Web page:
Welcome to the How-To series, a periodic segment of photo essays that highlight the dishes and drinks that area restaurants do well, who makes them, and how they do it. This week, writer Sara Ventiera learns how to make bacon.
Since opening last summer, executive chef Chris Miracolo of Max's Harvest
has been gaining notoriety in the farm-to-table movement of South Florida. In keeping with a focus of
local, sustainable foods, he and his staff make everything in-house.
everything. According to Miracolo, "The only thing we don't make in-house is
ketchup. You can't keep up with Heinz." Miracolo is known for
his work with pork: homemade tasso, pancetta, pork belly, and its most
ubiquitous form, bacon. Here is Miracolo's take on do-it-yourself bacon.
Miracolo begins with fresh sides of Hereford pork from Palmetto Creek Farms in Avon Park. He starts by slicing off the ends, leaving him with the center cut of the belly, "hence the term center-cut bacon," he says. He then trims off the uppermost layer of fat.
He combines equal parts kosher salt and sugar, with a dollop of maple syrup, until it takes on the consistency of wet beach sand. He insists that it is of the utmost
importance to use the real stuff. "It's not cheap, but it makes a huge difference." He generously coats the belly in
the mixture, then Cryovacs it.
To cure, he places it in the fridge
for eight days, turning it over periodically. After the curing period, the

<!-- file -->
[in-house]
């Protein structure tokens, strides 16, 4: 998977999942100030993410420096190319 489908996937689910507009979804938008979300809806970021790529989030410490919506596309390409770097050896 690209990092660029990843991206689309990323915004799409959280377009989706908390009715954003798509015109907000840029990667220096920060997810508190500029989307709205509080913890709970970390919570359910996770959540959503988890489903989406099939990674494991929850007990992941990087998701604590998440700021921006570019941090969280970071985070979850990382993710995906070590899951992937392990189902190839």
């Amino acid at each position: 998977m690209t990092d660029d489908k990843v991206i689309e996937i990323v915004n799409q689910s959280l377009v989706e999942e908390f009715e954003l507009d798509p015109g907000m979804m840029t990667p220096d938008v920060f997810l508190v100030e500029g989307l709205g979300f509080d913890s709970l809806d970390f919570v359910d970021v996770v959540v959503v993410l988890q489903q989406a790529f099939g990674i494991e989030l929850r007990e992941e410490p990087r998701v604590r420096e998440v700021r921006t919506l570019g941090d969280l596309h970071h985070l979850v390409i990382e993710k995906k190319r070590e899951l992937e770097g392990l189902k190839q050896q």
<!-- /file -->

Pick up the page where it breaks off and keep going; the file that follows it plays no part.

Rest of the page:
bellies are pulled out of their bags, rinsed, and dried with a
paper towels. They must dry for at least another six hours overnight to
ensure there is a minimal amount of moisture in the slab before smoking.
Next comes the fun part: smoking. Miracolo slightly dries the wood chips by toasting them in a stovetop pan.
He ignites the mixture before spreading a thin layer onto about a third of the bottom tray of the smoker, above. The racks are set up to allow the slabs to smoke over indirect heat, with enough room between each piece to achieve a nice dry brown on all sides. Miracolo says that he must ensure there is some sort of hole so oxygen can get to the wood
chips. The bellies smoke at 225 degrees for about two
and a half hours.
As soon as his thermometer
registers 150 degrees, he
removes the first belly from the smoker, allowing it cool for 30 minutes before
Well, that's what his recipe indicates. We actually tear straight into the
slab, render a few pieces, and go to town. Could you blame us?
| Clean Plate Charlie on Facebook
| Melissa on Facebook
| Clean Plate Charlie on Twitter
| Melissa McCart on Twitter
| E-mail Melissa
169 NE Second Ave., Delray Beach, FL